Oakland Raiders running back George Atkinson III, son of the longtime Raiders safety, put on a show as the third-string back in the Raiders' 31-10 preseason-opening victory Friday over the Arizona Cardinals. With undrafted rookie Jalen Richard not suiting up, Atkinson broke off touchdown runs of 53 and 35 yards and finished with 97 yards on five carries. Did Atkinson, who has spent most of the past two seasons on Oakland’s practice squad, play his way onto an initial 53-man roster? Stay tuned.
QB depth chart: Derek Carr threw “go” balls on four of his seven passes, so it was obvious the Raiders were working on their deep game. Carr completed three of those attempts for 44 yards in two series of work. Matt McGloin, meanwhile, threw touchdowns on two of his first three passes, while rookie Connor Cook completed 7-of-11 passes for 71 yards.
Maybe that dude could start: Signed to be a starting safety last season, Nate Allen was instead limited to five games by injury. Now, he finds himself behind both Reggie Nelson and rookie Karl Joseph. But with reps for both Nelson and Joseph being closely monitored, and Joseph coming back from a torn ACL, Allen looked like a starter. Particularly on his interception ... even if he should have had a second one, which instead bounced off his hands.
Who got hurt? Defensive end Mario Edwards Jr., who is returning from a neck injury last season, suffered what a team spokesman later confirmed was a hip injury on his first defensive snap of the starting unit’s second series. Edwards had to be helped off the field and was then carted into the locker room. Edwards was seen leaving the locker room on crutches and was not putting weight on his left leg.
A surprise player who impressed: There has never been a question about Atkinson's speed; it has been about his durability as an every-down back. Alas, all he did on his first carry was bounce to the outside and take off for a breathtaking 53-yard touchdown run in the third quarter. How exciting was the sprint? A celebrating Carr was warned by a ref to stay off the field ... with a smile, of course. In the fourth quarter, Atkinson punctuated a 35-yard TD run with a stop-and-start routine at about the 10-yard line. Impressive.
When it was starters vs. starters, the Raiders looked ...: somewhat tentative. Sure, offensively Oakland seemed to be working solely on its deep passing routes, and the defense was on its heels after forcing an early third-and-10 that Arizona converted. DJ Hayden was in the slot on the third-down play and got turned around on the 11-yard pickup by J.J. Nelson. The Raiders’ first-team units played two series each, while the Cardinals offense played one series.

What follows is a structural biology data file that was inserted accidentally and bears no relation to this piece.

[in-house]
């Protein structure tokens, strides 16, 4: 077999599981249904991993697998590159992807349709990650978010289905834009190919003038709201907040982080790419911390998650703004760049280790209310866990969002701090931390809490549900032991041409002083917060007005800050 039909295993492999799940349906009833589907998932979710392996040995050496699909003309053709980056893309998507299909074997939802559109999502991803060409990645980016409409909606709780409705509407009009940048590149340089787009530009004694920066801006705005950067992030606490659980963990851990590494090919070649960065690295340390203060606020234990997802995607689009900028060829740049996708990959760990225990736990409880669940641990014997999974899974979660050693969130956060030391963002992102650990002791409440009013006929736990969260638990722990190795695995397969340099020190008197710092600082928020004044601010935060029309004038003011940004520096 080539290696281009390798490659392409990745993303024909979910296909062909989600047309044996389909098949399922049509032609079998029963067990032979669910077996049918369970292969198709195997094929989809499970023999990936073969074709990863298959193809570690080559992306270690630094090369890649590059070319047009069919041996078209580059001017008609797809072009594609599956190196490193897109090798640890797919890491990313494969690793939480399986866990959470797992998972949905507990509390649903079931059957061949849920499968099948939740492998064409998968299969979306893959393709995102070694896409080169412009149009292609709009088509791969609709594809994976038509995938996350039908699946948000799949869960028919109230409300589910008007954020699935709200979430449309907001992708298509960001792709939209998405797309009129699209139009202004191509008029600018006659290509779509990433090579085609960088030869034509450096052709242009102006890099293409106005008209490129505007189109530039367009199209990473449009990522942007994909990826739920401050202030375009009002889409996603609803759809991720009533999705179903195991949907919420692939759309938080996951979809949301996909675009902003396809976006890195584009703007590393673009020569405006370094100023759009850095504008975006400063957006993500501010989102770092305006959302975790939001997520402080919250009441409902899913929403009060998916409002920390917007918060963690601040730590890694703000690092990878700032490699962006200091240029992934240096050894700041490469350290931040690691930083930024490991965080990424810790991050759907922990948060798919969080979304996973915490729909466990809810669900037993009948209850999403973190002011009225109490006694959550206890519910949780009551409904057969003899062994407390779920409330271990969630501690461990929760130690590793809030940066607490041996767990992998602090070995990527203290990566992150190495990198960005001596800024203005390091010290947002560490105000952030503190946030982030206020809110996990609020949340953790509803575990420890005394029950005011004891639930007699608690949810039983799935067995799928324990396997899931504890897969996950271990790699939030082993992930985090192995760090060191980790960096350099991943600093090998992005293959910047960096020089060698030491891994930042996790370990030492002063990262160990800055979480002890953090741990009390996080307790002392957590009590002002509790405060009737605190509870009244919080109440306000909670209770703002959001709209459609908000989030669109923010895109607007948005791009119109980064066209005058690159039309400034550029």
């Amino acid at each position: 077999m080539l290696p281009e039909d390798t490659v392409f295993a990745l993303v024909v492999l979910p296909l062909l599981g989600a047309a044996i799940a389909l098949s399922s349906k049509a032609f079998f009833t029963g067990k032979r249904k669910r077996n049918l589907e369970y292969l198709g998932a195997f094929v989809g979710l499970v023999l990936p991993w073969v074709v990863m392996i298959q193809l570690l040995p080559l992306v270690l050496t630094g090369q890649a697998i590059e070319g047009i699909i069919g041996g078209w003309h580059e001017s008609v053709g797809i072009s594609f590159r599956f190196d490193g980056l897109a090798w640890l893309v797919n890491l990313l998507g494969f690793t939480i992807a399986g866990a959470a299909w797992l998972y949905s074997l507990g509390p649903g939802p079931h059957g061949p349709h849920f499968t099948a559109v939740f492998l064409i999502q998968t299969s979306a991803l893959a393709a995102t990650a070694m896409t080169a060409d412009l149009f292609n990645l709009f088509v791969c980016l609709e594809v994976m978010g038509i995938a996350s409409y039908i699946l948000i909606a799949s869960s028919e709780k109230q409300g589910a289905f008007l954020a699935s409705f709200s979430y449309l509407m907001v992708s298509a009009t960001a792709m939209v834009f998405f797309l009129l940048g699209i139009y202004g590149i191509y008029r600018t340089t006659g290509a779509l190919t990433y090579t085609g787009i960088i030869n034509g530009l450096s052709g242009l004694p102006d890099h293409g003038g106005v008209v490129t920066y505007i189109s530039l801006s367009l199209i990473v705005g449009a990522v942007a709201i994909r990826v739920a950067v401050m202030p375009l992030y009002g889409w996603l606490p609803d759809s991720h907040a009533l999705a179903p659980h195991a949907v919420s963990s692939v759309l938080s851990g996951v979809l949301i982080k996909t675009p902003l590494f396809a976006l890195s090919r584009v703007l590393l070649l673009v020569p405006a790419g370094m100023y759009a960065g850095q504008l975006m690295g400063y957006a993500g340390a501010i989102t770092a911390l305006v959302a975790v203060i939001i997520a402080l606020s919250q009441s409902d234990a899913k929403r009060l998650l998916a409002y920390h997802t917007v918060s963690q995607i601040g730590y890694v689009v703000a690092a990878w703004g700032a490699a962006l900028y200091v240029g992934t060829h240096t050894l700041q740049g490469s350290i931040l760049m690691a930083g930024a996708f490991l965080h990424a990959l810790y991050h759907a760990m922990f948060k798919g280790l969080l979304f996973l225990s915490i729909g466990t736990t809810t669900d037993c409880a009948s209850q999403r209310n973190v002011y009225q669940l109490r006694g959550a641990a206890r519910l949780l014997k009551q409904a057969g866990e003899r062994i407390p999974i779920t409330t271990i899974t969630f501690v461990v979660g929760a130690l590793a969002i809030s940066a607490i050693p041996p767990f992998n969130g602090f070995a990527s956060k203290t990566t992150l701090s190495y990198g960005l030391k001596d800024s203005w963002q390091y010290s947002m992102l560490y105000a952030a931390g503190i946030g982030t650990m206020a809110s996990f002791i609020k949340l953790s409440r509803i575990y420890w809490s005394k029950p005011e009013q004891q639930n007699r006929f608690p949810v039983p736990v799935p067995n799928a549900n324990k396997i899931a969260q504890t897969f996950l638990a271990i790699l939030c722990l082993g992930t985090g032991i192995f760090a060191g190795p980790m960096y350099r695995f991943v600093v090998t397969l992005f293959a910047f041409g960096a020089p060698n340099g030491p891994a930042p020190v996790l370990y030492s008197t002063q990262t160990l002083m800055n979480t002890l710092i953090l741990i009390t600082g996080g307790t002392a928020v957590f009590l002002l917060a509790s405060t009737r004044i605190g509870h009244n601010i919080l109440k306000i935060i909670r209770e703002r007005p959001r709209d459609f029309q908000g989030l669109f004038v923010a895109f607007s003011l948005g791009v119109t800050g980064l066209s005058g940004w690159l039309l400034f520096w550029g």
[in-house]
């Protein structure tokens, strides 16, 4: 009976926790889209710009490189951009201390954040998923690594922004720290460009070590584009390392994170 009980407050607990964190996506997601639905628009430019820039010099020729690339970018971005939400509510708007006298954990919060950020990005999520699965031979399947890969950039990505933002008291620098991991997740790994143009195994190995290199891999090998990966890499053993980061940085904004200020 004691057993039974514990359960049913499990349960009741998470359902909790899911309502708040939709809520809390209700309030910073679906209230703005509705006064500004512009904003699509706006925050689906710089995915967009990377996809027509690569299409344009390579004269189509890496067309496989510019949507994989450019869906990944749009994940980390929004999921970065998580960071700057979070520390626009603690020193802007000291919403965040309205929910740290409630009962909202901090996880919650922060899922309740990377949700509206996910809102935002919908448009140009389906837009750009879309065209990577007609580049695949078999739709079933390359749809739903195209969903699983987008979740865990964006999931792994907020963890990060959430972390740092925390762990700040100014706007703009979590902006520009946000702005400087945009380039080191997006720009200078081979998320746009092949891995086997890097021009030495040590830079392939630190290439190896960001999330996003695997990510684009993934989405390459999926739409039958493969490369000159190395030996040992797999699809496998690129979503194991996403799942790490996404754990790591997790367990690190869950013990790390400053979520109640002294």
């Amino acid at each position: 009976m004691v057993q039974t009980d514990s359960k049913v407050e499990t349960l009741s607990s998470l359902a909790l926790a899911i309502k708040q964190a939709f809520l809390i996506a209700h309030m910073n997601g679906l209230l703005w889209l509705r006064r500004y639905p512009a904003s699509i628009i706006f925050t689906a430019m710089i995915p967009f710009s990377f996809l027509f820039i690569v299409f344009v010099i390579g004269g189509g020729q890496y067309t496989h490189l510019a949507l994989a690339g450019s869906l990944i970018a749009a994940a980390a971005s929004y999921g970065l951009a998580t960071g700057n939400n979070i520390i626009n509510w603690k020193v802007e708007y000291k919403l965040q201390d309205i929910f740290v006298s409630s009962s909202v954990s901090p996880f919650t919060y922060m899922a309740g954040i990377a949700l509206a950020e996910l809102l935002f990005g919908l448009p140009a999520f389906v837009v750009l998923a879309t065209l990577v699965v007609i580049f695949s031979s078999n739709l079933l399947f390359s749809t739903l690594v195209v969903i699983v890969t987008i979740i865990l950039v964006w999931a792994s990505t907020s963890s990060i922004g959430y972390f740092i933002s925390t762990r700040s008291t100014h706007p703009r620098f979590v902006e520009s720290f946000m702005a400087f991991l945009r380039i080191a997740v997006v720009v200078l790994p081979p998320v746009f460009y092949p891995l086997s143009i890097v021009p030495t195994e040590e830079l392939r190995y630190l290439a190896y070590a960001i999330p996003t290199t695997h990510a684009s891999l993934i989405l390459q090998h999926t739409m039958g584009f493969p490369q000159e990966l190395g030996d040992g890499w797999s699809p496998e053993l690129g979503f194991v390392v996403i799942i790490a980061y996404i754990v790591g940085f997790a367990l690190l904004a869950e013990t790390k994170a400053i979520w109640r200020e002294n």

One reason to be concerned: Poor open-field tackling. It was not just defensive back Dewey McDonald who had a bad night, though his issues personified Oakland’s travails. Twice, McDonald went for a big hit, only to see his potential target bounce off and run away for big gains. And then, when he could have had a sure tackle on a pass play, he tried for the interception, only to whiff. Ouch. Corner David Amerson also had a bad whiff.
Cleaning it up? The Raiders’ stated goal coming onto the game was to “clean” things up, especially in the presnap-penalty area. Welp ... the starters only played two series, but before they had snapped the ball four times, the Raiders were flagged for a false start on new left guard Kelechi Osemele and a delay-of-game penalty on Carr. “We can’t have that stuff,” Carr said on the team broadcast. “Coming into a noisy environment, still, there’s no excuse. We expect more out of ourselves.” The Raiders did have three takeaways to one turnover.
Kicker competition? What kicker competition? Sebastian Janikowski is the leader over Giorgio Tavecchio, no doubt. And his 53-yard field goal to tie the game at 3-3 was vintage Seabass. Power. Accuracy. Effortless. It was a far cry from his forgettable showing at University of Phoenix Stadium in 2010, when he missed three field goals, including a 32 yarder at the final gun in a 24-23 loss.